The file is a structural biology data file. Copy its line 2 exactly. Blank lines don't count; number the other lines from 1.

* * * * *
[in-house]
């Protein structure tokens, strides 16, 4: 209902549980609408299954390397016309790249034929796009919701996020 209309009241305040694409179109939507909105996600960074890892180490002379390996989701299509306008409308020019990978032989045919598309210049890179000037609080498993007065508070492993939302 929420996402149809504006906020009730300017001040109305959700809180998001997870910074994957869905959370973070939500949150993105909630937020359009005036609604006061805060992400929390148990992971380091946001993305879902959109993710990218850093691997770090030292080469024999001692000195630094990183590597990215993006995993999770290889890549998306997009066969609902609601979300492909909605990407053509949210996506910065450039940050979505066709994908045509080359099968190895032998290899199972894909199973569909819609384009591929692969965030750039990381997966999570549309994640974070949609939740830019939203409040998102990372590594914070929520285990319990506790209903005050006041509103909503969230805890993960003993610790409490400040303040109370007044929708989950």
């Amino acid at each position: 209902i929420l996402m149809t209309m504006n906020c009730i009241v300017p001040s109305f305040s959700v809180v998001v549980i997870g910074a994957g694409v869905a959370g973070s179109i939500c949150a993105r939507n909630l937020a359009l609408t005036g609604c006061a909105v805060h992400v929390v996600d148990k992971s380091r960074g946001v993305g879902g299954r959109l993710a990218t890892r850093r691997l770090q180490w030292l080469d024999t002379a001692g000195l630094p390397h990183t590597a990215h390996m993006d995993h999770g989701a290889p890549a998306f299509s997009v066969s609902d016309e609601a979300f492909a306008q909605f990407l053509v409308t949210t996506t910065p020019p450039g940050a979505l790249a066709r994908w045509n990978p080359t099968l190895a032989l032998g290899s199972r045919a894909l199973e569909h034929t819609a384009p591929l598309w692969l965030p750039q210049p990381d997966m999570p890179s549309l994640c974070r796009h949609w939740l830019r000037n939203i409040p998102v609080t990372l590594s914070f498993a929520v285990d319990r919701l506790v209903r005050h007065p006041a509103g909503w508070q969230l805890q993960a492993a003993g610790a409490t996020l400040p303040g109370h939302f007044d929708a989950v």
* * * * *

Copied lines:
């Protein structure tokens, strides 16, 4: 209902549980609408299954390397016309790249034929796009919701996020 209309009241305040694409179109939507909105996600960074890892180490002379390996989701299509306008409308020019990978032989045919598309210049890179000037609080498993007065508070492993939302 929420996402149809504006906020009730300017001040109305959700809180998001997870910074994957869905959370973070939500949150993105909630937020359009005036609604006061805060992400929390148990992971380091946001993305879902959109993710990218850093691997770090030292080469024999001692000195630094990183590597990215993006995993999770290889890549998306997009066969609902609601979300492909909605990407053509949210996506910065450039940050979505066709994908045509080359099968190895032998290899199972894909199973569909819609384009591929692969965030750039990381997966999570549309994640974070949609939740830019939203409040998102990372590594914070929520285990319990506790209903005050006041509103909503969230805890993960003993610790409490400040303040109370007044929708989950």